Marijuana & Dental Work

I have a prescription for medical marijuana which I use for anxiety. I broke a tooth and will be booking with an emergency dentist in a couple of days and will be utilizing my prescription in the meantime. I am curious to know if this will matter to the emergency dentist. Can he refuse to treat me? If so, is there harm in not telling him? I know many people are progressive these days, but there is still stigma with some.



Dear Tom,

The situation will likely be handled differently from one emergency dentist to another. From a medical standpoint, there can be complications if you have marijuana in your system during your appointment. Because marijuana varies in strength and there’s no way to know how much you’re taking in, nor how much will be in your system at the time of the appointment, it can be a recipe for disaster. Some studies have shown that marijuana use before receiving epinephrine can make your heart beat abnormally fast or cause peripheral vasodilation. If you already have anxiety, it can create a dangerous, if not deadly situation. Most of the time, the dentist will use a local anesthetic with epinephrine, though if he is aware that it is contraindicated, he will use something else.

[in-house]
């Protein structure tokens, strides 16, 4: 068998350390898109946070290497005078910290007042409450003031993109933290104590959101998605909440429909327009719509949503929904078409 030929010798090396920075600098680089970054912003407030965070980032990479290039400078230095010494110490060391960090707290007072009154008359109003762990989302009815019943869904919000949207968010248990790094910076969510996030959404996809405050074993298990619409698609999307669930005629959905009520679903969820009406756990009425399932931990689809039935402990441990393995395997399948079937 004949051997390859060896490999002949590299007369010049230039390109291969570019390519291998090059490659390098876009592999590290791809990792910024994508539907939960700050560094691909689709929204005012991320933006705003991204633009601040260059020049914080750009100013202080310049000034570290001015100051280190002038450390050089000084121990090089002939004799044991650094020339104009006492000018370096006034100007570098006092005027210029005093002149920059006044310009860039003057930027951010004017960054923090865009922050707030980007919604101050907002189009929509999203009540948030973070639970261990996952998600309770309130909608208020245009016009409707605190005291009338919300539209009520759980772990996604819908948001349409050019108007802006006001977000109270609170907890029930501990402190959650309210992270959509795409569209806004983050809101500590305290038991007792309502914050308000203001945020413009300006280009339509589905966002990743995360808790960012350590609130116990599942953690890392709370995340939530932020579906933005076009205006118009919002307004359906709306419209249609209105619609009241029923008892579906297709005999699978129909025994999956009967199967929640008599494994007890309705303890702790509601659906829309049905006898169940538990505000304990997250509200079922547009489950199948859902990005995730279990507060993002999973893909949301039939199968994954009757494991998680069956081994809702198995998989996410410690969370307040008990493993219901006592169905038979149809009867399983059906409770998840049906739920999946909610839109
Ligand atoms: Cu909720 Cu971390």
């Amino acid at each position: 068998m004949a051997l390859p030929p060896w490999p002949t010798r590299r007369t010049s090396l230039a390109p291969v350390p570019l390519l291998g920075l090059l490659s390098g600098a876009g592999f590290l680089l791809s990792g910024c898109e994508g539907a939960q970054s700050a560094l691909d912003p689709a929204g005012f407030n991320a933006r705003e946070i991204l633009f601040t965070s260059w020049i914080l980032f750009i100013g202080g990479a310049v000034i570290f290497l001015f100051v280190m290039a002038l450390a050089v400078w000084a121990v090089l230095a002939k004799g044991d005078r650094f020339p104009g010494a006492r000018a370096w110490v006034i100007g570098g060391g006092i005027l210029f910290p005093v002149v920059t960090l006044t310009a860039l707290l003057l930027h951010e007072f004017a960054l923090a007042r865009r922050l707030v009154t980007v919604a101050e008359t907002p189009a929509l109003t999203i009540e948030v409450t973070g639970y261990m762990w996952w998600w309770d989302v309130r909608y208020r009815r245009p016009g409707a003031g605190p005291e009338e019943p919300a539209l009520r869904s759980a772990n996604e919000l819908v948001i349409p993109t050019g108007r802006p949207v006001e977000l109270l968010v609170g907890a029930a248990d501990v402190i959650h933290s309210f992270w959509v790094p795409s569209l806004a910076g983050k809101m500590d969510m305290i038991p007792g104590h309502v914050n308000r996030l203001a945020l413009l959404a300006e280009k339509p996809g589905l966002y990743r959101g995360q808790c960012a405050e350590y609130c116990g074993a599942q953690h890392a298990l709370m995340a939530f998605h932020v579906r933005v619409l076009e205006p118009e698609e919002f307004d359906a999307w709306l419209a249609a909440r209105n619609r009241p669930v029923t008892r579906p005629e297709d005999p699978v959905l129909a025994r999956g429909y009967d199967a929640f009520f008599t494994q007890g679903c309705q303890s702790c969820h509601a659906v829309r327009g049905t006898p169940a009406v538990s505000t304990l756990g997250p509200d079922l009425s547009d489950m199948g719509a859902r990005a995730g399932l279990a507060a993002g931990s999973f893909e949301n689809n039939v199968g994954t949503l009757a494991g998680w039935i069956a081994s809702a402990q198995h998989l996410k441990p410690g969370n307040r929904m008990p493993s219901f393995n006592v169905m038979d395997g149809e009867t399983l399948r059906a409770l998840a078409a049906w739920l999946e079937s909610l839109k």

Moreover, if your tooth needs an extraction and the dentist wants to give you pain medication for afterward, your existing prescriptions and over-the-counter medications will be taken into account. Because everything works together differently, he will need to take great care to ensure anything he gives you is safe.

Yes, there is still some stigma in certain circles, but that is something you’ll have to tackle head-on for the sake of your health and safety. You can always call more than one emergency dentist and let them know what medications you are taking in advance, just to see how they react. Bear in mind, dentists treat patients from all walks of life, and most doctors have had a patient or two who used marijuana before it legalized in any fashion. Typically, it is treated as any other medication, though you’re still likely to hear about some of the dental side-effects of marijuana use, such as dry mouth and an increased risk for cavities. Take heart when you hear these messages, because you may learn how to prevent some dental woes, even if you continue to make use of your prescription.

This blog is brought to you by Dr. Alana Macalik.